“Fortunately, our supply of ventilators remains sufficient at this time – but the time to prepare is before crisis strikes, not once it begins,” he said in a written response. “I have been pressing hard with my Maine colleagues to make sure the Administration … provides clear answers on what steps are being taken to ensure Maine can access additional ventilators in the event of a heightened outbreak.”


A spokesman for Sen. Susan Collins, a Republican in a tough re-election fight, said she had supported Maine’s requests for personal protection equipment from the stockpile but had not received any requests from the state CDC or Maine hospitals for assistance in procuring ventilators.

“Just yesterday, Dr. Shah said there were nine COVID-19 patients using ventilators, and 441 ventilators are available in the state right now,” spokesman Christopher Knight said via email, inaccurately citing the ventilator count and excluding the 43 non-COVID-19 patients currently intubated in Maine hospitals. “Last Thursday, reporters asked Dr. Shah if he was going to send ventilators to other states.

“If Senator Collins does receive a request from the Maine CDC for additional ventilators, she will of course work to help address this issue as well,” Knight added. “She is concerned about recent outbreaks of the virus among vulnerable seniors in long-term care facilities.”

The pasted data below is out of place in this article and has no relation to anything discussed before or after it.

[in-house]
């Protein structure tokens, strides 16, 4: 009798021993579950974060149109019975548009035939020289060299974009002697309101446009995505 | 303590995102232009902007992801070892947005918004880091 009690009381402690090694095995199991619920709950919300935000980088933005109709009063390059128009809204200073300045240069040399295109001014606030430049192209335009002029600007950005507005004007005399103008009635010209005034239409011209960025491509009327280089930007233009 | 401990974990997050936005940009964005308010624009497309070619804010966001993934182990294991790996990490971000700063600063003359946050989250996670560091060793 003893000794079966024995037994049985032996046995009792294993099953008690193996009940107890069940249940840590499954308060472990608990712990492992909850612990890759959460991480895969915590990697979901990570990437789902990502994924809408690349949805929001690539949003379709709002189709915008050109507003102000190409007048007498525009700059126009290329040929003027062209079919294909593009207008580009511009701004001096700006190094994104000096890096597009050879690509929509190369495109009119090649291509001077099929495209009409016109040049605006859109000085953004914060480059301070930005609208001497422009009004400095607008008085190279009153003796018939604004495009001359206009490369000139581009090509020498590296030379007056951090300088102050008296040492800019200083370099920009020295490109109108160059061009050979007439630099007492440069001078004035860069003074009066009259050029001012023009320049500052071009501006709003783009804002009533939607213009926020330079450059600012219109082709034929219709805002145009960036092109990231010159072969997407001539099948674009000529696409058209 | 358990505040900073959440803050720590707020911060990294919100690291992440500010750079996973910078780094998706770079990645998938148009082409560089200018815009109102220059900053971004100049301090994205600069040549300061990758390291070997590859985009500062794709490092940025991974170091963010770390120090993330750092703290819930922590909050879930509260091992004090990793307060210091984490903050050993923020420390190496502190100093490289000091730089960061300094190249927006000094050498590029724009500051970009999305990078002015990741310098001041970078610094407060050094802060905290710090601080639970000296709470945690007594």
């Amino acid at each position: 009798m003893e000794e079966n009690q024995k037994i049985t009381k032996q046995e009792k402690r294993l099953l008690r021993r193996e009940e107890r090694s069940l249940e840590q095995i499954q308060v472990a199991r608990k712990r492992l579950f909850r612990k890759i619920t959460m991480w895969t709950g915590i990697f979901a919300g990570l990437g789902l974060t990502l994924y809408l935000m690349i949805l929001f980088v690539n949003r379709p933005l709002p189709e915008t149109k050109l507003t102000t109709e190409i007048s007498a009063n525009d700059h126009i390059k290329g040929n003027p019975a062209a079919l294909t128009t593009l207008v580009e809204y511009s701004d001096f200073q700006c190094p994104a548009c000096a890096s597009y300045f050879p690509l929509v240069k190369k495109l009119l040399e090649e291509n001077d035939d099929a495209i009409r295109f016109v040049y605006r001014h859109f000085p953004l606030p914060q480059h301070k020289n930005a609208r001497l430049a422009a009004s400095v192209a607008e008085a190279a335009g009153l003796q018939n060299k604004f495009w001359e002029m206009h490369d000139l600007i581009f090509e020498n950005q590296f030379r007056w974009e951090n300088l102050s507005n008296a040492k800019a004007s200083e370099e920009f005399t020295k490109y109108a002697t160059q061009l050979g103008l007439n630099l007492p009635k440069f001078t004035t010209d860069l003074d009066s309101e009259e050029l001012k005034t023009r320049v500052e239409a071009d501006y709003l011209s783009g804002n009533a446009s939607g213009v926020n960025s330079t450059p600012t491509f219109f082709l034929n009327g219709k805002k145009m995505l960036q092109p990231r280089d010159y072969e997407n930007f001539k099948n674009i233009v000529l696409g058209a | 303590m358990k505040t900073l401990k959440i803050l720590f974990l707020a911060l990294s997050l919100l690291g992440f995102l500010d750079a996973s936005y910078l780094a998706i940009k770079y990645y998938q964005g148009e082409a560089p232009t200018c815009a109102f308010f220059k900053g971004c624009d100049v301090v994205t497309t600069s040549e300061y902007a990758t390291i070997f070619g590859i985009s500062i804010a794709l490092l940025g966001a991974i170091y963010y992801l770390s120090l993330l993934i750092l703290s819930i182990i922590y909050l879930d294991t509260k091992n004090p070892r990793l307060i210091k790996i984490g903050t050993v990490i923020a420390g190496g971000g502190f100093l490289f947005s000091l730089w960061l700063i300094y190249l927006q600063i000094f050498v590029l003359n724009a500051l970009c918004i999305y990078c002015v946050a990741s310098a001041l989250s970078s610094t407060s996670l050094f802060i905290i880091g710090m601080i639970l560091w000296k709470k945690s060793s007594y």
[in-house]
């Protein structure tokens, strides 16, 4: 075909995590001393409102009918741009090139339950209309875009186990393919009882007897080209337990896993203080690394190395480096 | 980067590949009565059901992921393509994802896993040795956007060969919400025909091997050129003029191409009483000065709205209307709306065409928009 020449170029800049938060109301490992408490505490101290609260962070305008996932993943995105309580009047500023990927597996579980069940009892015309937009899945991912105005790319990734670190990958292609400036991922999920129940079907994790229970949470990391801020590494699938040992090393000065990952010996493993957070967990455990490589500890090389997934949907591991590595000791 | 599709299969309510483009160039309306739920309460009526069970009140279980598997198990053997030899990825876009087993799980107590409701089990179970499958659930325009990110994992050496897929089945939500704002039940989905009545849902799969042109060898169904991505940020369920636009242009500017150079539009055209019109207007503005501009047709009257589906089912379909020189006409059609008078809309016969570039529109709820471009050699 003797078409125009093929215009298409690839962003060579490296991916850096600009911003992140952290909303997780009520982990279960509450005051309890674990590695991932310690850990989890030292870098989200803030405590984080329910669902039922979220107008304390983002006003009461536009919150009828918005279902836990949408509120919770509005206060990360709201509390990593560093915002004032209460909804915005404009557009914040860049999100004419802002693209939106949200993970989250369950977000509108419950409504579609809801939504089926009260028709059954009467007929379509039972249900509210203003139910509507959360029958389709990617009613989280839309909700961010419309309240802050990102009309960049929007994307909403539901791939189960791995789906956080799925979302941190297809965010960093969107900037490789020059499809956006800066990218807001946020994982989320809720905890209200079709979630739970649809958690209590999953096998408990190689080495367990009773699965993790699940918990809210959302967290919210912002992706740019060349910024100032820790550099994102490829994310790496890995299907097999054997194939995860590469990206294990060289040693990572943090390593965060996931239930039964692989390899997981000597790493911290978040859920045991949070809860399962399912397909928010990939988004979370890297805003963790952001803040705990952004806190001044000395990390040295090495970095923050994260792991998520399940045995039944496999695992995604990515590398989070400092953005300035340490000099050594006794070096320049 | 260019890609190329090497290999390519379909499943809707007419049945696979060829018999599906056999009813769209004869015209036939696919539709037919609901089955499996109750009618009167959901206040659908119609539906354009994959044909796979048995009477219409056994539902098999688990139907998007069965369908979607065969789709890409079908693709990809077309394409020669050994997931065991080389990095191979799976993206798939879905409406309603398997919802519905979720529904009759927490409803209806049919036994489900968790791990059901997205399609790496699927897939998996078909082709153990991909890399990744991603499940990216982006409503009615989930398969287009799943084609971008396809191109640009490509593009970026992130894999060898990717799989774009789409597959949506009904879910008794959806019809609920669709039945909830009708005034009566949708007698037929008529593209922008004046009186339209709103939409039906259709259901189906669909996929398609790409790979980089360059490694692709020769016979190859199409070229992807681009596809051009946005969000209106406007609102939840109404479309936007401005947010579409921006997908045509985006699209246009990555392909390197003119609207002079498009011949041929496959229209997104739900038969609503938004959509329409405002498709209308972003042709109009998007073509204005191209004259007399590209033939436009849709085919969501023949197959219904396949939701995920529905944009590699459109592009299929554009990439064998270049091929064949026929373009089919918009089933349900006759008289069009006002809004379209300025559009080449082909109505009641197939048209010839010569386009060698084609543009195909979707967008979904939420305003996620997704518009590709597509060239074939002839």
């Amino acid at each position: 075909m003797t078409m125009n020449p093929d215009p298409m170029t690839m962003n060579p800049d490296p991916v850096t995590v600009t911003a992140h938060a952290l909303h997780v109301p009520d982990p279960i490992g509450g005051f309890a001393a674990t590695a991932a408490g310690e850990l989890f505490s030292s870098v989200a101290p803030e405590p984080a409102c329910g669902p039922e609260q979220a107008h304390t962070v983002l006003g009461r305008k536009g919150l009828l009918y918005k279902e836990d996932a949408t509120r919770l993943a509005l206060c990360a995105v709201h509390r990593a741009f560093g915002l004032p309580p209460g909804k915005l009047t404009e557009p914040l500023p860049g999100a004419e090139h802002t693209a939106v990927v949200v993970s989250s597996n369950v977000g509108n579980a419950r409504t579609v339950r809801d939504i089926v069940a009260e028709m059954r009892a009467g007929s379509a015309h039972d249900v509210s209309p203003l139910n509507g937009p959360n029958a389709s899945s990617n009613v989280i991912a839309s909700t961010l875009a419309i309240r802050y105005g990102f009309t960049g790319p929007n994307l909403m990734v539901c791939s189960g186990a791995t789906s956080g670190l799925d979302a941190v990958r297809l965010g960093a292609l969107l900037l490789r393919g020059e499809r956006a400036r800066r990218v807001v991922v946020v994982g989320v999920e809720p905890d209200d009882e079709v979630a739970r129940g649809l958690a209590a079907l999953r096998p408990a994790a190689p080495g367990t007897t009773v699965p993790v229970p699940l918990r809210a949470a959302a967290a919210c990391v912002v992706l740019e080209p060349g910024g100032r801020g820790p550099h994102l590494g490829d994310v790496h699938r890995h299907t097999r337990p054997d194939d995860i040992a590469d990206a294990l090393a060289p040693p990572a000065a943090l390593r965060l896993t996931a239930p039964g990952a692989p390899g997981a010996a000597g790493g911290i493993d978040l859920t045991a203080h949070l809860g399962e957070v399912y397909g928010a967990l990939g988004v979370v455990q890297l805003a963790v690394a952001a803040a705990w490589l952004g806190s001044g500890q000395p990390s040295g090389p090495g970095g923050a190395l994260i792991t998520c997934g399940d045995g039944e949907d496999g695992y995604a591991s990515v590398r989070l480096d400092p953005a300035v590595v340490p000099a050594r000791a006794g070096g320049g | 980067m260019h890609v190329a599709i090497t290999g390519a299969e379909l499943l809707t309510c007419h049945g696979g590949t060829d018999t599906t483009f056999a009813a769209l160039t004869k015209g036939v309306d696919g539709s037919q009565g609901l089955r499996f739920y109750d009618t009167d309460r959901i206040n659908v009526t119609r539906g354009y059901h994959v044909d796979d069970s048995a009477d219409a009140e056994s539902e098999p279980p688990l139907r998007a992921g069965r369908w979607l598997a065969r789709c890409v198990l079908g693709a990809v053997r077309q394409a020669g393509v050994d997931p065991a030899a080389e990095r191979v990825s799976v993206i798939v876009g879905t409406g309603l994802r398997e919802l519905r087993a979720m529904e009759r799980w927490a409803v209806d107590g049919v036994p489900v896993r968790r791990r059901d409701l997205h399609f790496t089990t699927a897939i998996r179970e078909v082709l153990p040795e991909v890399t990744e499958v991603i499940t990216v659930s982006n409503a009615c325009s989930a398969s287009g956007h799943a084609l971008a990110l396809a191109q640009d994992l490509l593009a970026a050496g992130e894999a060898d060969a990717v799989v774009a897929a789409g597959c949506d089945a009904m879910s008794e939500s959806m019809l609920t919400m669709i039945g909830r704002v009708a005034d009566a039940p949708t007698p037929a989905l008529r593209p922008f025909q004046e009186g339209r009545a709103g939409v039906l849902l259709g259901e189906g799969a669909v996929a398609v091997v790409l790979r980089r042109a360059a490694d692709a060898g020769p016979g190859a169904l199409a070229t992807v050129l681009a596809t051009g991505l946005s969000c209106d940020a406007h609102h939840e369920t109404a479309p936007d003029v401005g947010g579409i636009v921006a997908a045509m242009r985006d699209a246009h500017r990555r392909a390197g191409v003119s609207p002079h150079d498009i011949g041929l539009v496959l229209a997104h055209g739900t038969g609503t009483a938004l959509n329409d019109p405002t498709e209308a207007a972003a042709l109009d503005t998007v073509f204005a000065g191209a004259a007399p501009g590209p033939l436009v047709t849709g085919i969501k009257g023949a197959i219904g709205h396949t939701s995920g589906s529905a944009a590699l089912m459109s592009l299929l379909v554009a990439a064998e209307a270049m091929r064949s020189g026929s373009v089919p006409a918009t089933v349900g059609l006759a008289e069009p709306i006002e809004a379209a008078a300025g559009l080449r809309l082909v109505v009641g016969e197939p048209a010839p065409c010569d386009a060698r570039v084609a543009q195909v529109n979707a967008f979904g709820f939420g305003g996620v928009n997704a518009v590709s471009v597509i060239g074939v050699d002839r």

Rep. Jared Golden, a Democrat representing Maine’s 2nd District, said Maine had thus far avoided a severe spike thanks to public compliance with Gov. Janet Mills’ social distancing policies.

“Maine isn’t at an immediate risk for a severe ventilator shortage,” he said via email. “As Americans, we need to balance our states’ potential needs with the immediate challenges facing our fellow Americans in places like New York and Chicago, where hospitals are currently struggling with severe shortages of ventilators and other essential equipment.

“I recognize that the administration must confront these very realities in making their decisions about the distribution of the Strategic National Stockpile,” he added.


A Department of Health and Human Services tally of the distribution of the federal stockpile released April 8 by the U.S. House Committee on Oversight and Reform showed Maine, the District of Columbia, and 38 other states had not received a single ventilator as of the morning of April 6.

The distribution of ventilators included many hot spots. New York (including New York City) received 4,400; New Jersey got 1,100; Los Angles received 170; Pennsylvania and Washington State got 500 each; Michigan, 400; Illinois (including Chicago) got 450; Florida got 200, while Louisiana received 150. Four other states – Oregon, Georgia, Maryland, and Connecticut – got between 50 and 150 each.

But on April 8, President Trump announced on Twitter that Colorado would receive 100 ventilators specifically because Sen. Cory Gardner, a vulnerable Republican up for re-election, had requested them. The episode raised concerns the president was using ventilators as political tools.

“If a Republican senator calls the president up does that mean he just gets some?” Rep. Diana DeGette, a Democrat from the Denver area, told Bloomberg News. “And then the president tweets out ‘good job?’ That doesn’t seem to be according to any kind of a process. It just seems political to me.”

White House spokesman John Horstman did not respond to questions about the president’s apparent intervention in the FEMA process. FEMA itself did not respond to any of the Press Herald’s inquiries for this story.

“It’s just this constant state of chaos and confusion every day,” Pingree said of the allocation process. “There’s just a complete lack of transparency.”